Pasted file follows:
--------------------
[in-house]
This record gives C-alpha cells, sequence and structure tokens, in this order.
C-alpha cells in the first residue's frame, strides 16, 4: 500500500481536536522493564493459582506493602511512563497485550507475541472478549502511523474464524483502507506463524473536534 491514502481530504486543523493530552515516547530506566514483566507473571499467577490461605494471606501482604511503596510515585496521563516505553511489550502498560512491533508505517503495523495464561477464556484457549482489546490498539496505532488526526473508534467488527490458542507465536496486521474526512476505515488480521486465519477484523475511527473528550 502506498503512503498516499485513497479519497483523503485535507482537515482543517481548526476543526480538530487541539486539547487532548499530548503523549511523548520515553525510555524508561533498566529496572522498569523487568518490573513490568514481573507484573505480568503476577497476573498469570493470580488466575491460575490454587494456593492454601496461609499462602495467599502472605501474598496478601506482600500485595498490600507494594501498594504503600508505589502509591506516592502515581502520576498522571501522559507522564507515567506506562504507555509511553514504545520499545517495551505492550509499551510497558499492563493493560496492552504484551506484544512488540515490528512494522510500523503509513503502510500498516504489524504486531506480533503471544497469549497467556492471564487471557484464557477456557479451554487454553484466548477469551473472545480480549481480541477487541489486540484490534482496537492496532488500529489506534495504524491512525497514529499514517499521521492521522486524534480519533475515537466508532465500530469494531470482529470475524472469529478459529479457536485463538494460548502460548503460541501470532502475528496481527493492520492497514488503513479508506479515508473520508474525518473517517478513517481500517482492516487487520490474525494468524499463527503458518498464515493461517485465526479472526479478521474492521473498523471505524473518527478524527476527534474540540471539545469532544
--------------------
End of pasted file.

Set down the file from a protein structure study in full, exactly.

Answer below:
[in-house]
This record gives C-alpha cells, sequence and structure tokens, in this order.
C-alpha cells in the first residue's frame, strides 16, 4: 500500500481536536522493564493459582506493602511512563497485550507475541472478549502511523474464524483502507506463524473536534 491514502481530504486543523493530552515516547530506566514483566507473571499467577490461605494471606501482604511503596510515585496521563516505553511489550502498560512491533508505517503495523495464561477464556484457549482489546490498539496505532488526526473508534467488527490458542507465536496486521474526512476505515488480521486465519477484523475511527473528550 502506498503512503498516499485513497479519497483523503485535507482537515482543517481548526476543526480538530487541539486539547487532548499530548503523549511523548520515553525510555524508561533498566529496572522498569523487568518490573513490568514481573507484573505480568503476577497476573498469570493470580488466575491460575490454587494456593492454601496461609499462602495467599502472605501474598496478601506482600500485595498490600507494594501498594504503600508505589502509591506516592502515581502520576498522571501522559507522564507515567506506562504507555509511553514504545520499545517495551505492550509499551510497558499492563493493560496492552504484551506484544512488540515490528512494522510500523503509513503502510500498516504489524504486531506480533503471544497469549497467556492471564487471557484464557477456557479451554487454553484466548477469551473472545480480549481480541477487541489486540484490534482496537492496532488500529489506534495504524491512525497514529499514517499521521492521522486524534480519533475515537466508532465500530469494531470482529470475524472469529478459529479457536485463538494460548502460548503460541501470532502475528496481527493492520492497514488503513479508506479515508473520508474525518473517517478513517481500517482492516487487520490474525494468524499463527503458518498464515493461517485465526479472526479478521474492521473498523471505524473518527478524527476527534474540540471539545469532544